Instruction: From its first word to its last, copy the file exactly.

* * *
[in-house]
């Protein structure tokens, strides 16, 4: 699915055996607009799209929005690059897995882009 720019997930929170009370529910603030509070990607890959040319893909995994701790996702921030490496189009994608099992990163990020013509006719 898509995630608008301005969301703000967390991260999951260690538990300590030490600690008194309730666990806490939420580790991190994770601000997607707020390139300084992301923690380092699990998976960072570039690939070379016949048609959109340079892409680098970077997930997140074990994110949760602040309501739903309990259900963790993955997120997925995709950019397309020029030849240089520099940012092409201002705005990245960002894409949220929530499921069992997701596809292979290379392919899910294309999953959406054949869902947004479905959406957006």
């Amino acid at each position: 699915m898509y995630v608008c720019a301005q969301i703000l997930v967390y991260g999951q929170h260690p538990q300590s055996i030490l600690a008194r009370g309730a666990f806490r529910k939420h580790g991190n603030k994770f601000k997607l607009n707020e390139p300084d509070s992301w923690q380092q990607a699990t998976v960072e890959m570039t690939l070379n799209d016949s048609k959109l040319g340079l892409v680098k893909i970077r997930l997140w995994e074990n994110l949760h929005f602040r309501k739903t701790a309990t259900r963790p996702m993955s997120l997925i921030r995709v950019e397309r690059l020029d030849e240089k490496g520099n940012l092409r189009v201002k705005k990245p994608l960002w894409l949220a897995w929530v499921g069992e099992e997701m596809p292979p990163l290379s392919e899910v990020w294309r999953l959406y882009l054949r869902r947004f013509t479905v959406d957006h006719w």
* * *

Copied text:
[in-house]
């Protein structure tokens, strides 16, 4: 699915055996607009799209929005690059897995882009 720019997930929170009370529910603030509070990607890959040319893909995994701790996702921030490496189009994608099992990163990020013509006719 898509995630608008301005969301703000967390991260999951260690538990300590030490600690008194309730666990806490939420580790991190994770601000997607707020390139300084992301923690380092699990998976960072570039690939070379016949048609959109340079892409680098970077997930997140074990994110949760602040309501739903309990259900963790993955997120997925995709950019397309020029030849240089520099940012092409201002705005990245960002894409949220929530499921069992997701596809292979290379392919899910294309999953959406054949869902947004479905959406957006």
């Amino acid at each position: 699915m898509y995630v608008c720019a301005q969301i703000l997930v967390y991260g999951q929170h260690p538990q300590s055996i030490l600690a008194r009370g309730a666990f806490r529910k939420h580790g991190n603030k994770f601000k997607l607009n707020e390139p300084d509070s992301w923690q380092q990607a699990t998976v960072e890959m570039t690939l070379n799209d016949s048609k959109l040319g340079l892409v680098k893909i970077r997930l997140w995994e074990n994110l949760h929005f602040r309501k739903t701790a309990t259900r963790p996702m993955s997120l997925i921030r995709v950019e397309r690059l020029d030849e240089k490496g520099n940012l092409r189009v201002k705005k990245p994608l960002w894409l949220a897995w929530v499921g069992e099992e997701m596809p292979p990163l290379s392919e899910v990020w294309r999953l959406y882009l054949r869902r947004f013509t479905v959406d957006h006719w």